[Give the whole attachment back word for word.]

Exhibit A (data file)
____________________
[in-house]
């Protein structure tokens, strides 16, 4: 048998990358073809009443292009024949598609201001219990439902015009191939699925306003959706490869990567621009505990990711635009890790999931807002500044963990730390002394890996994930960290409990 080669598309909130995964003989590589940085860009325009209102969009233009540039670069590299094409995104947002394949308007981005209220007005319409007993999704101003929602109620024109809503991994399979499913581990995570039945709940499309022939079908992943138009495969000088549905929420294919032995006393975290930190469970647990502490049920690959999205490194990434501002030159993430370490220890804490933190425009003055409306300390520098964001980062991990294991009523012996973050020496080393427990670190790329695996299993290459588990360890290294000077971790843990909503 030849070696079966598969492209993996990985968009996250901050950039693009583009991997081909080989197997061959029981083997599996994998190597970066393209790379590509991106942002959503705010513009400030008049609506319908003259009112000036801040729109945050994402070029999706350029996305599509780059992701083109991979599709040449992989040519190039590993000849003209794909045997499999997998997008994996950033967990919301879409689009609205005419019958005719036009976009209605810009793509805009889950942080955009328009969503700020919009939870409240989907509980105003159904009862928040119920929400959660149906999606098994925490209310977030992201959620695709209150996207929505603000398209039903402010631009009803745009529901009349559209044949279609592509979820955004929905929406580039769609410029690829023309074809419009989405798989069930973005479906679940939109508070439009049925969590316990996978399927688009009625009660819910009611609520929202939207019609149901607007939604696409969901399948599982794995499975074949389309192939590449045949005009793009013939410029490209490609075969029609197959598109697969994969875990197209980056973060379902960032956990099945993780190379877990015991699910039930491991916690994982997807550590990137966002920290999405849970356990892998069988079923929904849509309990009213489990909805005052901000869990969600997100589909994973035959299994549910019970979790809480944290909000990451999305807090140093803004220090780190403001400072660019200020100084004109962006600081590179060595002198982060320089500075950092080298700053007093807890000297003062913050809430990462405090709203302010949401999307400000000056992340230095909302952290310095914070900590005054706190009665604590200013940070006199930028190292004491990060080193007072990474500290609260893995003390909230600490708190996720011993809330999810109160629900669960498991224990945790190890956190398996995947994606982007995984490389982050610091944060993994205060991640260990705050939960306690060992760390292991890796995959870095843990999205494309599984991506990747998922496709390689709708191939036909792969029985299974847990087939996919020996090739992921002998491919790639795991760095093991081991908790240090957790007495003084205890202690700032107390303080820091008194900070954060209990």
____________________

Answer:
[in-house]
């Protein structure tokens, strides 16, 4: 048998990358073809009443292009024949598609201001219990439902015009191939699925306003959706490869990567621009505990990711635009890790999931807002500044963990730390002394890996994930960290409990 080669598309909130995964003989590589940085860009325009209102969009233009540039670069590299094409995104947002394949308007981005209220007005319409007993999704101003929602109620024109809503991994399979499913581990995570039945709940499309022939079908992943138009495969000088549905929420294919032995006393975290930190469970647990502490049920690959999205490194990434501002030159993430370490220890804490933190425009003055409306300390520098964001980062991990294991009523012996973050020496080393427990670190790329695996299993290459588990360890290294000077971790843990909503 030849070696079966598969492209993996990985968009996250901050950039693009583009991997081909080989197997061959029981083997599996994998190597970066393209790379590509991106942002959503705010513009400030008049609506319908003259009112000036801040729109945050994402070029999706350029996305599509780059992701083109991979599709040449992989040519190039590993000849003209794909045997499999997998997008994996950033967990919301879409689009609205005419019958005719036009976009209605810009793509805009889950942080955009328009969503700020919009939870409240989907509980105003159904009862928040119920929400959660149906999606098994925490209310977030992201959620695709209150996207929505603000398209039903402010631009009803745009529901009349559209044949279609592509979820955004929905929406580039769609410029690829023309074809419009989405798989069930973005479906679940939109508070439009049925969590316990996978399927688009009625009660819910009611609520929202939207019609149901607007939604696409969901399948599982794995499975074949389309192939590449045949005009793009013939410029490209490609075969029609197959598109697969994969875990197209980056973060379902960032956990099945993780190379877990015991699910039930491991916690994982997807550590990137966002920290999405849970356990892998069988079923929904849509309990009213489990909805005052901000869990969600997100589909994973035959299994549910019970979790809480944290909000990451999305807090140093803004220090780190403001400072660019200020100084004109962006600081590179060595002198982060320089500075950092080298700053007093807890000297003062913050809430990462405090709203302010949401999307400000000056992340230095909302952290310095914070900590005054706190009665604590200013940070006199930028190292004491990060080193007072990474500290609260893995003390909230600490708190996720011993809330999810109160629900669960498991224990945790190890956190398996995947994606982007995984490389982050610091944060993994205060991640260990705050939960306690060992760390292991890796995959870095843990999205494309599984991506990747998922496709390689709708191939036909792969029985299974847990087939996919020996090739992921002998491919790639795991760095093991081991908790240090957790007495003084205890202690700032107390303080820091008194900070954060209990």